Gregory concludes by responding to the claim that Quine's view is a philosophically uninteresting and irrelevant change of the subject (122-32). He argues that underlying the criticisms of Quine's epistemology is an interconnected group of presuppositions consisting of the LPS requirement, a language-theory distinction, and a view of the knower as an isolated intellect. By rejecting this group of presuppositions Gregory claims that Quine is radically changing the subject, but that this remains philosophically important because of its challenge to traditional epistemology. Interestingly, this does not, in his opinion, result in a stalemate between conflicting intuitions (130). Rather, it reveals the traditional view as resting on theoretical presuppositions that make it, like Quine's view, also circular. Given this broadly shared naturalist backdrop, Gregory suggests that we evaluate which view better conforms to our understanding of our ourselves and our relation to our environment - hinting, perhaps, that when seen in this light Quine's view has the upper hand. It remains unclear how far this analysis extends, and which critics are implicitly committed to these 'traditional' presuppositions. Take Carnap, for example, Quine's main critical target. While of course he accepts some version of a language-theory distinction, he would further reject the LPS requirement--he too accepts holism--and the view of the knower as isolated intellect (see Alan Richardson, Carnap's Construction of the World, CUP 1998). Nevertheless, he would remain critical of Quine's naturalized conception of epistemology.
Gregory's emphasis on Quine's view of the knowing subject as an adaptive creature is important, since it tends to be understated within Quine's work. In light of the assumptions found within the history of modern philosophy, it is perhaps correct to further emphasis its radical nature. But, contrary to Gregory's claim, this view is not new (123). Dewey, James, and Peirce each in their own distinctive way stress that we view human knowers from this Darwinian perspective. Quine's view of the subject as 'an adaptive organism and the language/theory complex as a tool facilitating the organism's interaction with the environment' (129) highlights affinities with Dewey's instrumentalism, further suggesting that Quine should not be so reluctant in his pragmatism. But from the perspective of these classical pragmatists, Quine's view may not be radical enough. Gregory explains that, for Quine, adaptive pressure is exerted by the environment on individuals and theory (128), where this is achieved through sensory stimulation (or neural input) at our surfaces (107,118). But as active agents in a Darwinian world, it is the interaction with the surrounding 'worldly' environment that provides the adaptive friction for attempts at problem solving. One might have thought that a truly radical empiricism would focus on this interactive environmental context of human inquiry.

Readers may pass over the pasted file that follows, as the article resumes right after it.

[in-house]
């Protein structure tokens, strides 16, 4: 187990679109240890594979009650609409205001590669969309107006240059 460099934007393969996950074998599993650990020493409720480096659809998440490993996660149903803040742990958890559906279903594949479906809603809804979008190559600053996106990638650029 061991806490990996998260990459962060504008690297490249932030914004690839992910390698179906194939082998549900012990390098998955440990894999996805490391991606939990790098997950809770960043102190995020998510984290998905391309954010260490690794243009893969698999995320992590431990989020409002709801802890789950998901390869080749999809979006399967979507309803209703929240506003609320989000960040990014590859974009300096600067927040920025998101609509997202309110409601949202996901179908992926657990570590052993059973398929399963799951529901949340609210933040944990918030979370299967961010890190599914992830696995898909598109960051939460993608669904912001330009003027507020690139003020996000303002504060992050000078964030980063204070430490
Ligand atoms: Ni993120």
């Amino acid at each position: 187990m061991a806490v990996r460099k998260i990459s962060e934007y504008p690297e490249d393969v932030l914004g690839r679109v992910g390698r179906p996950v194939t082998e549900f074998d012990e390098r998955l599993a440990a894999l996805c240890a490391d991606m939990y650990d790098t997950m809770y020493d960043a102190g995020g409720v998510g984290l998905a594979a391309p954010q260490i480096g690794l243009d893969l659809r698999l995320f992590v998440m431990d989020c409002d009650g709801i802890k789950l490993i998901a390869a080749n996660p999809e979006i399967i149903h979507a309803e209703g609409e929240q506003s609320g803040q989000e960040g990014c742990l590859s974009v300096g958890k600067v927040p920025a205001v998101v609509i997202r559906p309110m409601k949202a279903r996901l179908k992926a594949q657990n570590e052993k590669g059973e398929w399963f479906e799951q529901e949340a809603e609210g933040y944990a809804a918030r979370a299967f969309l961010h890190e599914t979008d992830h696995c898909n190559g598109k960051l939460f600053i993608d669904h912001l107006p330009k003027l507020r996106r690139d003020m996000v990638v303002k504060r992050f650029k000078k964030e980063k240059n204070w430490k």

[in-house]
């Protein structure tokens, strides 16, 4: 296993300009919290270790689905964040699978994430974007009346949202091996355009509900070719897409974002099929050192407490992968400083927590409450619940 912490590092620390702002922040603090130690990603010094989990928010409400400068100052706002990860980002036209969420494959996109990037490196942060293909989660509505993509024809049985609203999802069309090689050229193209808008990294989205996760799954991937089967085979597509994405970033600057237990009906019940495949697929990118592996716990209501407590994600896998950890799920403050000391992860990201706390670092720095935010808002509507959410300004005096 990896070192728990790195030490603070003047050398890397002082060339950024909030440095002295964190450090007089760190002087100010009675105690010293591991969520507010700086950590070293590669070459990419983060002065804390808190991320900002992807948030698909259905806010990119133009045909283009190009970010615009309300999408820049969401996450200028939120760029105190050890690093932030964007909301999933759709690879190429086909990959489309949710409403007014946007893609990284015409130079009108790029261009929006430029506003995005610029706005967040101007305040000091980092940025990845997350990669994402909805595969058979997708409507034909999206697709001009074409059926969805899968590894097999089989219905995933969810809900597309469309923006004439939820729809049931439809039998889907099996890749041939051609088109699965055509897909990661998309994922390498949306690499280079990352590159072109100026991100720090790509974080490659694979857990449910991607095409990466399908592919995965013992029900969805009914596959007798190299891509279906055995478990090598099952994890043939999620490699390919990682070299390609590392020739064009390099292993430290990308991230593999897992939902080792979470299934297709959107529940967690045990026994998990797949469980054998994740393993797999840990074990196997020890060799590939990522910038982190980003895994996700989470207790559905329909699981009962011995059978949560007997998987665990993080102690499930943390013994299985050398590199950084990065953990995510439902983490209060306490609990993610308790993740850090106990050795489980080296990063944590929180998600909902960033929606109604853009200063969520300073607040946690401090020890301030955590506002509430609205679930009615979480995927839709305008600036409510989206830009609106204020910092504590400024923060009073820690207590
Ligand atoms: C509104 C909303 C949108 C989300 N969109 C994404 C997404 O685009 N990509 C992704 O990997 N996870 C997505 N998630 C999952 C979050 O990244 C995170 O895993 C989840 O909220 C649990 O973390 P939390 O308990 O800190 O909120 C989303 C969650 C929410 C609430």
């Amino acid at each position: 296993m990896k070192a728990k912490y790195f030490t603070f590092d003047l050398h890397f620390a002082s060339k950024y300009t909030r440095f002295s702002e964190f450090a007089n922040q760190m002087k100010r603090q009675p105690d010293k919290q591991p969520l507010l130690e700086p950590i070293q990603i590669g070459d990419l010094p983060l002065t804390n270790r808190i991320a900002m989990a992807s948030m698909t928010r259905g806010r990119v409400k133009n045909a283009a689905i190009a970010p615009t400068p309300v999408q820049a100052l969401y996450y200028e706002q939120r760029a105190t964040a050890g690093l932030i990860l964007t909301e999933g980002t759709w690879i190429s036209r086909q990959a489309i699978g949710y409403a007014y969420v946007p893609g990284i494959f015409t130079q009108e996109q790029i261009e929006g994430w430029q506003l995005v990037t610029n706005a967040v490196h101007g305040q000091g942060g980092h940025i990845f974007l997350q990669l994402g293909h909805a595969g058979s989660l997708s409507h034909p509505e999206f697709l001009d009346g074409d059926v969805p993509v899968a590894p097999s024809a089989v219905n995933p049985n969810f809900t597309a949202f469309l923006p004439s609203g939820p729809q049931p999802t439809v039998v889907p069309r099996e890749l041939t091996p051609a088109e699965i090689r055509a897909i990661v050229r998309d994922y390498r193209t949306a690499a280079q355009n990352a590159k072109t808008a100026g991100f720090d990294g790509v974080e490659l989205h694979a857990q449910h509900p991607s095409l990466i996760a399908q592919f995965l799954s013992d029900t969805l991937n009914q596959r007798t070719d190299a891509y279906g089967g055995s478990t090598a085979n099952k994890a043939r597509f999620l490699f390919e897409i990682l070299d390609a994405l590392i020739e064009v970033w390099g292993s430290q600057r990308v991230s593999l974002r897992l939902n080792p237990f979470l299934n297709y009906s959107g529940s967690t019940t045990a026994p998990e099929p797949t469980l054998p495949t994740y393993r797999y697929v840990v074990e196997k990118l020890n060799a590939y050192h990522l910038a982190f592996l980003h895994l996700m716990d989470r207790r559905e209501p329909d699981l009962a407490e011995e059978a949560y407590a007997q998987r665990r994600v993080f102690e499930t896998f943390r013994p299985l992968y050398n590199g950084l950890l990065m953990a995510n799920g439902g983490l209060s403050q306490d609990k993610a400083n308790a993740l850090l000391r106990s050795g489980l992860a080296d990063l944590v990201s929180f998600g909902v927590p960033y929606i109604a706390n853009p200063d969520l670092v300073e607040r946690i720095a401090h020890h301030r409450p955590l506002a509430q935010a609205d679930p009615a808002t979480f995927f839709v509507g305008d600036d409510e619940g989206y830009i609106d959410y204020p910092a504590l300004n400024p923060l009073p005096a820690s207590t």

Brooklyn College, City University of New York
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|Publication:||Philosophy in Review|
|Article Type:||Book review|
|Date:||Aug 1, 2009|